Dr Lori Beth Bisbey started broadcasting The A to Z of Sex® in October 2016. As the result of an unknown internet issue, 79 early episodes disappeared from podcast providers (though they are all still available on Captivate where all of the episodes live and on atozofsex.com).
We are republishing the episodes to all good podcast providers along with our regular content until all episodes are available. This episode was originally recorded in 2017.
Hi everyone! Welcome to the A to Z of Sex. I’m Dr Lori Beth and I am your host. We are working our way through the erotic alphabet one letter at a time. Just a reminder this podcast deals with adult content, so if you don’t have total privacy, you might want to put on your headphones. Today the letter is H and H is for HIV, Herpes and other Sexually Transmitted Infections.
So often information about sexually transmitted infections and sexual health is accessed only once. Many people never really learn much about the types of problems that can arise as a result of sex. We don’t make learning about it sexy and people often prefer to avoid things that are unpleasant, awkward or might cause conflict.
Today I am taking you through a grand tour of sexually transmitted infections and diseases. I will describe the disease, how you transmit it/catch it and any treatment available as well as how you can prevent it. Since we started doing this for the letter H, I will start with all the diseases that begin with H.
H is for Hepatitis (A,B,C,D, E). Hepatitis comes in at least 5 forms. Hepatitis is an inflammation and/or infection of the liver. Your liver is the organ responsible for cleaning your blood, detoxifies chemicals, metabolizes drugs and makes proteins that are needed for clotting. Acute hepatitis either resolves on its own, progresses to chronic forms. Chronic hepatitis can lead to liver scarring or liver cancer. The most common causes of hepatitis are viruses. But some can be caused by alcohol abuse and autoimmune disease. Types A and E are spread primarily through contaminated food and water. Types B and C are blood born viruses and spread through needle sharing and sexual activity where there is access to the blood stream. Type D only infects those who are already infected with type B. There are vaccines for Hepatitis A and B but not for the rest. Prevention is having safe sex (using barrier methods for all sexual activity).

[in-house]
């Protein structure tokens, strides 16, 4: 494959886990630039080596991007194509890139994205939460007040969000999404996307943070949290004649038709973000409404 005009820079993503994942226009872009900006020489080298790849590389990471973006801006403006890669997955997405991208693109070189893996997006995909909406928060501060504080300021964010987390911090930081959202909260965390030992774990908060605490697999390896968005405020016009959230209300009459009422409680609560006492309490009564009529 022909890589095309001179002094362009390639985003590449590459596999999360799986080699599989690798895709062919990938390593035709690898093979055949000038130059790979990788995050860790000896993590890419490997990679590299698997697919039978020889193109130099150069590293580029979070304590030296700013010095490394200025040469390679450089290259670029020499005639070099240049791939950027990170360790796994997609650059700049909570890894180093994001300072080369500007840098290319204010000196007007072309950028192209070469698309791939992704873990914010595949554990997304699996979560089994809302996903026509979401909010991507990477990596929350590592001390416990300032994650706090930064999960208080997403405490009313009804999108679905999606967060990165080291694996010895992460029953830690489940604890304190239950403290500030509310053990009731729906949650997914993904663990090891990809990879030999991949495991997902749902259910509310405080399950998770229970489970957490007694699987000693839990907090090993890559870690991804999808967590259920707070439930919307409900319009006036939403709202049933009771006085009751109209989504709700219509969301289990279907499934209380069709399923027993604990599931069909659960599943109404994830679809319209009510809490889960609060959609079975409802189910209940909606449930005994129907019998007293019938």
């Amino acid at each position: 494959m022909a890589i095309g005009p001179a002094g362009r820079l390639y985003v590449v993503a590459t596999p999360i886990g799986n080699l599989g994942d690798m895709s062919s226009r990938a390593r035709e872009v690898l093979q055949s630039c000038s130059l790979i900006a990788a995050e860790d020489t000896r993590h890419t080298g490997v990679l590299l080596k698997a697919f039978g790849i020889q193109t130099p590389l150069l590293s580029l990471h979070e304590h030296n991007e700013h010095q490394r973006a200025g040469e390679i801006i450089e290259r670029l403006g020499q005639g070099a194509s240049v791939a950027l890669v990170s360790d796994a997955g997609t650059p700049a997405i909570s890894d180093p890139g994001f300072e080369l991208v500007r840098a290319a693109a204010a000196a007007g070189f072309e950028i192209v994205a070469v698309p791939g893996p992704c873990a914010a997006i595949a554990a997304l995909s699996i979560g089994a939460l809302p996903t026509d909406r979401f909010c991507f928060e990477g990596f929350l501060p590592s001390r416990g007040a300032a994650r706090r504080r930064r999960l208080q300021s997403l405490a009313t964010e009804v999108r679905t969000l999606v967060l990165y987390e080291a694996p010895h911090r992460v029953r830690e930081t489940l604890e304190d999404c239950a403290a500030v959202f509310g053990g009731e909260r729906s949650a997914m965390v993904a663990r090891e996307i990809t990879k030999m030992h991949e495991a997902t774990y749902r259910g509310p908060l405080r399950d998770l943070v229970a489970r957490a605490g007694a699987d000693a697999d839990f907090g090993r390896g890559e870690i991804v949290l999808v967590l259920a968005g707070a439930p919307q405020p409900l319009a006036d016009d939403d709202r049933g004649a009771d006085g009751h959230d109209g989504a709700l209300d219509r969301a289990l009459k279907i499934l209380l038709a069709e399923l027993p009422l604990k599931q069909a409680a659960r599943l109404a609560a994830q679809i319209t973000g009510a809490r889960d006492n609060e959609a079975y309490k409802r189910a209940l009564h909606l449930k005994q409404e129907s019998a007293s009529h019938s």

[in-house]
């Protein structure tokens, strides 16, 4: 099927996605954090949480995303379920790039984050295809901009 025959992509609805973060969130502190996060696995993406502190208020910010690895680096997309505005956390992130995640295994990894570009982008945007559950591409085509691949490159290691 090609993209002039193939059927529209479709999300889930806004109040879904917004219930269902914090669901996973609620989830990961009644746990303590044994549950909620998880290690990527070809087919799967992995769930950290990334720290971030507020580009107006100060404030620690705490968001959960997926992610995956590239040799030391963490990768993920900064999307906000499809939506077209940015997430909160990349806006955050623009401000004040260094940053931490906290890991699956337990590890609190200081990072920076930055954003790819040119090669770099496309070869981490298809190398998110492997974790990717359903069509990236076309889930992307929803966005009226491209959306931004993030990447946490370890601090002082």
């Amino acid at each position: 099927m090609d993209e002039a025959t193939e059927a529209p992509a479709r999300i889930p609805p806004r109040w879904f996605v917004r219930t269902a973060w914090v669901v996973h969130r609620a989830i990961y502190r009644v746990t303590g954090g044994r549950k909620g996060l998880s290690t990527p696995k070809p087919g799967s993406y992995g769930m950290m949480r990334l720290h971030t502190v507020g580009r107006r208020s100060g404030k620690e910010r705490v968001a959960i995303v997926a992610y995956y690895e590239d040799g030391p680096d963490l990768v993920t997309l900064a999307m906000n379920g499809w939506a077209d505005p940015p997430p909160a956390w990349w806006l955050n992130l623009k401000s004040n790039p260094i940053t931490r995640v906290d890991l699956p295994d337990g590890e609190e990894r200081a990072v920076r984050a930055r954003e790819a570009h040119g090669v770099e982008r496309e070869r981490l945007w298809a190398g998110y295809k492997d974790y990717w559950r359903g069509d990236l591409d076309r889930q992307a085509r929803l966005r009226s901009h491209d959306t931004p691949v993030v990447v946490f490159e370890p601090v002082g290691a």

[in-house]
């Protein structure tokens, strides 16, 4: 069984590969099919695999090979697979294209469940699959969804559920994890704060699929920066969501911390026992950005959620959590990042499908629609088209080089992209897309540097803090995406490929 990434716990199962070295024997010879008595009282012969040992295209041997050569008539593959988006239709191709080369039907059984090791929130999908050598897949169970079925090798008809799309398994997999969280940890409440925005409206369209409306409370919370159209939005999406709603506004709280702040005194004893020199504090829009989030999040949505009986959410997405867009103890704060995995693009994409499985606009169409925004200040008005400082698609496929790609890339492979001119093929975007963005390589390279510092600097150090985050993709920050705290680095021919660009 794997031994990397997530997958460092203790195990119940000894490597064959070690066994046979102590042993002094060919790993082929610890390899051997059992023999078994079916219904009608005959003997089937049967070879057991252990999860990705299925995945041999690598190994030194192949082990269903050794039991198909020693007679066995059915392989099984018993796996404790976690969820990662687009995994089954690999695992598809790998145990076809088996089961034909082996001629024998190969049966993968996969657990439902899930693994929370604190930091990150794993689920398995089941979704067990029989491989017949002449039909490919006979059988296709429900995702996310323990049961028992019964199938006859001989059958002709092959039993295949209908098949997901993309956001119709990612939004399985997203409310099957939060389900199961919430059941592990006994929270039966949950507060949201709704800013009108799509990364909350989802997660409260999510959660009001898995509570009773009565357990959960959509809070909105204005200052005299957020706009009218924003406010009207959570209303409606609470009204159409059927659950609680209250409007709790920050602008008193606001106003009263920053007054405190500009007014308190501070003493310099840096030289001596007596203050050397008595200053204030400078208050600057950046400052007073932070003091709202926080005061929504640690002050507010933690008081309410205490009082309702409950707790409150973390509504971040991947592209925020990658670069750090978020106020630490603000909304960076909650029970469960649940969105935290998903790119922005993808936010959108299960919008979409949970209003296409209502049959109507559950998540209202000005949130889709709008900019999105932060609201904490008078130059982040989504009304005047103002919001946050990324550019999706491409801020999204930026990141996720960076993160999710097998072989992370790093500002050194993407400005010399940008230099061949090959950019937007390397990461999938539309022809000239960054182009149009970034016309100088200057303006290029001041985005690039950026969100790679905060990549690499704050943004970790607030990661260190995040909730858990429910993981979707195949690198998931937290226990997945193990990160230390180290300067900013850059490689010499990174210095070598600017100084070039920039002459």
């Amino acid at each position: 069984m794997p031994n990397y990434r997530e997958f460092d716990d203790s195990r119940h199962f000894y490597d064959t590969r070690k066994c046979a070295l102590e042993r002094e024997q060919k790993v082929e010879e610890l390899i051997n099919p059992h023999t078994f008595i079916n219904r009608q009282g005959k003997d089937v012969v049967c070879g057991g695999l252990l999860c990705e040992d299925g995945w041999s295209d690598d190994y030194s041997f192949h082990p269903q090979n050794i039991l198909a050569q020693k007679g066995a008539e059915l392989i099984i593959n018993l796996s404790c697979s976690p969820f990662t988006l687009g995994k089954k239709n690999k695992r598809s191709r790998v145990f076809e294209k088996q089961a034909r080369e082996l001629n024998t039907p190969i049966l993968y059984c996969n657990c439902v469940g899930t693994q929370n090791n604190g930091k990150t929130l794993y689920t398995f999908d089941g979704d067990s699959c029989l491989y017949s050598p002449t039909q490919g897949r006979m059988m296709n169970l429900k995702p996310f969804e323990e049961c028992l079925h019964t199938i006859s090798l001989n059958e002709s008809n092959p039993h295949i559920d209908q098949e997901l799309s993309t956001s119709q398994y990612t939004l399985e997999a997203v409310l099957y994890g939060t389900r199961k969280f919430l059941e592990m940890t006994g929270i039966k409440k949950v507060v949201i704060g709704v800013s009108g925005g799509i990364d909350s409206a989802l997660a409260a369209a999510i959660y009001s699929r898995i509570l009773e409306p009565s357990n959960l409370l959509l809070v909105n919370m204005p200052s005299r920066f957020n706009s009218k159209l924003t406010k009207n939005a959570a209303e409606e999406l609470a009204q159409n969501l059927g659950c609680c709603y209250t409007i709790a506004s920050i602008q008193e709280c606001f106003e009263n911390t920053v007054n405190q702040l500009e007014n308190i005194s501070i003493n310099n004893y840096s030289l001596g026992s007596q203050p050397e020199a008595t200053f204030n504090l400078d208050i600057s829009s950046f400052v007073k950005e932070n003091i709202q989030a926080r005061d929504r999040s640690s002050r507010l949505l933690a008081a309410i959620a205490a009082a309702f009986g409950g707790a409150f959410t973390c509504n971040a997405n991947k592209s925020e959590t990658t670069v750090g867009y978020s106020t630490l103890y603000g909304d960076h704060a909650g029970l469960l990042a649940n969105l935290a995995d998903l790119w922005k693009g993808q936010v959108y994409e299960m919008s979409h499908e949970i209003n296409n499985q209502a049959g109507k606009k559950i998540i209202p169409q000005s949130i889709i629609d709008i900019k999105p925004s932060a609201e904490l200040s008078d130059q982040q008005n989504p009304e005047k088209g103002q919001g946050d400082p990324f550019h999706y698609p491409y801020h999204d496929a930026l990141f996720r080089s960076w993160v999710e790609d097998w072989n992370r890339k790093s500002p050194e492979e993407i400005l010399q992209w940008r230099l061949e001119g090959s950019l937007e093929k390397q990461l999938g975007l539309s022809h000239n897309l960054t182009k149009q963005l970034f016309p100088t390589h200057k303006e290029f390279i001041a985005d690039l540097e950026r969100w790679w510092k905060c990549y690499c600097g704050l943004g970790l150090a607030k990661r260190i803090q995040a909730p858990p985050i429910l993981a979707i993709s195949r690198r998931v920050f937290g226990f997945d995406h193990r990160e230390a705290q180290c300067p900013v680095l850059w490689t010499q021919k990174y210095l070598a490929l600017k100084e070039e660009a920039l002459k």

There are a variety of treatments for hepatitis C now and some can be quite successful. Because hepatitis can lead to liver failure and liver cancer, screening is essential and treatment as early on give the best chance of recovery. If you are diagnosed with hepatitis, you must abstain completely from alcohol and limit your drug intake (including prescriptions and over the counter medication) to decrease the stress on the liver.
H is for Herpes: Herpes comes in a variety of forms. There is a family of 9 herpes viruses that attacks humans and that includes herpes simplex 1 and 2, varicella zoster, Epstein-Barr and cytomegalovirus. Herpes simplex 1 and 2 are the ones that cause oral and genital herpes. The viruses are caught via skin to skin contact when the virus is active (from when the tingling first appears until new skin has grown). You can catch it in more than one place but will rarely spread it through your body. First outbreaks can involve flu like symptoms as well as blisters and sores at the infected area. Some people have repeated outbreaks and others have only one.